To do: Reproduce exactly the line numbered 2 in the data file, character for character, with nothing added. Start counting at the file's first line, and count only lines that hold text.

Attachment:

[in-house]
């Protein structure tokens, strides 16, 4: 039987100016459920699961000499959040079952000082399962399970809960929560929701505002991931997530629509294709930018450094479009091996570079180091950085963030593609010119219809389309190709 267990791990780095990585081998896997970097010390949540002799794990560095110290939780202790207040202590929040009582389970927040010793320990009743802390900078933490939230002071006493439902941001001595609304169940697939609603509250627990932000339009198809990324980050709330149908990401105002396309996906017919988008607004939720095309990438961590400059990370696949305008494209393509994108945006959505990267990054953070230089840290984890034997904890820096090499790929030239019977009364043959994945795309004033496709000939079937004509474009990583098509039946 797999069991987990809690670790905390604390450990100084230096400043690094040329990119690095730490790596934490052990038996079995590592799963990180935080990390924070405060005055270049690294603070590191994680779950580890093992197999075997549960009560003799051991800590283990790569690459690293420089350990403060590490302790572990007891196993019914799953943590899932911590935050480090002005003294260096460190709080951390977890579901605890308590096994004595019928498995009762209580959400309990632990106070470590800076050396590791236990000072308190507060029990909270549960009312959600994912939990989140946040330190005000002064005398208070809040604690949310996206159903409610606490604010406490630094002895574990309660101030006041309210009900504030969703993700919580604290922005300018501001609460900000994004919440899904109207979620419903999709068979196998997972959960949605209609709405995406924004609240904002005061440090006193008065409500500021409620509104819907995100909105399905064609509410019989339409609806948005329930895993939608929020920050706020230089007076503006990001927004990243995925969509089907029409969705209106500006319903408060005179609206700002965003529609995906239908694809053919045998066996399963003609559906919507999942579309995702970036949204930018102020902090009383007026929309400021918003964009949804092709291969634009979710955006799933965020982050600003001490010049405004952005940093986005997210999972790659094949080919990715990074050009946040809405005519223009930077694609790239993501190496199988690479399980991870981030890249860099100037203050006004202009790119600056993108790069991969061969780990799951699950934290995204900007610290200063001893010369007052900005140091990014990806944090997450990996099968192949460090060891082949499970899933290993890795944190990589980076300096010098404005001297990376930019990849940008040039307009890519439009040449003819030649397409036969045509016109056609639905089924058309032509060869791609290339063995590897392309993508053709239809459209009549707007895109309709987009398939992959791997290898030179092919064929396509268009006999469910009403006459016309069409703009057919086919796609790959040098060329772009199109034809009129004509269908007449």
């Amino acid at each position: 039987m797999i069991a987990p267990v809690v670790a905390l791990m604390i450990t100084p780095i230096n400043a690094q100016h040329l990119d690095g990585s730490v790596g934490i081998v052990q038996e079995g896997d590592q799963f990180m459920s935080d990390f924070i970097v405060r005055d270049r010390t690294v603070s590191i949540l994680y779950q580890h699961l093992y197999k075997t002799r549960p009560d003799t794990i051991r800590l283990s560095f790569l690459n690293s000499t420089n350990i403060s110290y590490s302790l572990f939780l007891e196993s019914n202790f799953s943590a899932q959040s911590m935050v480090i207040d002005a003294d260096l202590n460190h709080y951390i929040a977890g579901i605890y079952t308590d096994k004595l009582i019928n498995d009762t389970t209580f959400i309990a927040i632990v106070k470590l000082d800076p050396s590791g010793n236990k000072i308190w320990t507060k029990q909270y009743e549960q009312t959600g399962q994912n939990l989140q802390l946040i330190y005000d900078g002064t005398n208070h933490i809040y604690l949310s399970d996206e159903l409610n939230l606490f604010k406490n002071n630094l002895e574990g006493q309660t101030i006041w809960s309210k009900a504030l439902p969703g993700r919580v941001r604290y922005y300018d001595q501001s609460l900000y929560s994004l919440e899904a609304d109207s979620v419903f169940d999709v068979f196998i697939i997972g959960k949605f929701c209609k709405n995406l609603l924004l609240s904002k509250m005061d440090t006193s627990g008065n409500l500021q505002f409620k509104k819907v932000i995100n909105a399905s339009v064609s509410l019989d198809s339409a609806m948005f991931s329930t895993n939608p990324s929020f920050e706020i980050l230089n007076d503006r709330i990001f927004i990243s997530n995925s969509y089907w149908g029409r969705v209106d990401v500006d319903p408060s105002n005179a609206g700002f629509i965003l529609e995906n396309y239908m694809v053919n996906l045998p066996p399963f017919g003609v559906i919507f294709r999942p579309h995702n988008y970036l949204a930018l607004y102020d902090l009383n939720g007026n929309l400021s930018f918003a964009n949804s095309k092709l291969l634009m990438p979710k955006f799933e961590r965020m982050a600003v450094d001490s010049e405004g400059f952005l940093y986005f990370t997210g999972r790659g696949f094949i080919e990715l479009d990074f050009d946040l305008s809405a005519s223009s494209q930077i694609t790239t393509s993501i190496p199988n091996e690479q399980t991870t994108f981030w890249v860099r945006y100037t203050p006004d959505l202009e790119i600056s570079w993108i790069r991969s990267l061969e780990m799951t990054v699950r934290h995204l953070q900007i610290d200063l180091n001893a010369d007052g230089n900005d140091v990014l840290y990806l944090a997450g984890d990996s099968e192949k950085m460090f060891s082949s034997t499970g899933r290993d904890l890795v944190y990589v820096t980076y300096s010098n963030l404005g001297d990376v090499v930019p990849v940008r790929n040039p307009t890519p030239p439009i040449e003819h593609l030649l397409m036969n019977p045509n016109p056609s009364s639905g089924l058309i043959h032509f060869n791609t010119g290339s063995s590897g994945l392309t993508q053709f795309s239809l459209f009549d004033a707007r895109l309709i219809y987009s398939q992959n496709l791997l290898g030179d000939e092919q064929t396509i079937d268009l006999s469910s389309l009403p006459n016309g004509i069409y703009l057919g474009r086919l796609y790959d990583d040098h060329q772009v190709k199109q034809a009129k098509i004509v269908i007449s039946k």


């Protein structure tokens, strides 16, 4: 039987100016459920699961000499959040079952000082399962399970809960929560929701505002991931997530629509294709930018450094479009091996570079180091950085963030593609010119219809389309190709 267990791990780095990585081998896997970097010390949540002799794990560095110290939780202790207040202590929040009582389970927040010793320990009743802390900078933490939230002071006493439902941001001595609304169940697939609603509250627990932000339009198809990324980050709330149908990401105002396309996906017919988008607004939720095309990438961590400059990370696949305008494209393509994108945006959505990267990054953070230089840290984890034997904890820096090499790929030239019977009364043959994945795309004033496709000939079937004509474009990583098509039946 797999069991987990809690670790905390604390450990100084230096400043690094040329990119690095730490790596934490052990038996079995590592799963990180935080990390924070405060005055270049690294603070590191994680779950580890093992197999075997549960009560003799051991800590283990790569690459690293420089350990403060590490302790572990007891196993019914799953943590899932911590935050480090002005003294260096460190709080951390977890579901605890308590096994004595019928498995009762209580959400309990632990106070470590800076050396590791236990000072308190507060029990909270549960009312959600994912939990989140946040330190005000002064005398208070809040604690949310996206159903409610606490604010406490630094002895574990309660101030006041309210009900504030969703993700919580604290922005300018501001609460900000994004919440899904109207979620419903999709068979196998997972959960949605209609709405995406924004609240904002005061440090006193008065409500500021409620509104819907995100909105399905064609509410019989339409609806948005329930895993939608929020920050706020230089007076503006990001927004990243995925969509089907029409969705209106500006319903408060005179609206700002965003529609995906239908694809053919045998066996399963003609559906919507999942579309995702970036949204930018102020902090009383007026929309400021918003964009949804092709291969634009979710955006799933965020982050600003001490010049405004952005940093986005997210999972790659094949080919990715990074050009946040809405005519223009930077694609790239993501190496199988690479399980991870981030890249860099100037203050006004202009790119600056993108790069991969061969780990799951699950934290995204900007610290200063001893010369007052900005140091990014990806944090997450990996099968192949460090060891082949499970899933290993890795944190990589980076300096010098404005001297990376930019990849940008040039307009890519439009040449003819030649397409036969045509016109056609639905089924058309032509060869791609290339063995590897392309993508053709239809459209009549707007895109309709987009398939992959791997290898030179092919064929396509268009006999469910009403006459016309069409703009057919086919796609790959040098060329772009199109034809009129004509269908007449």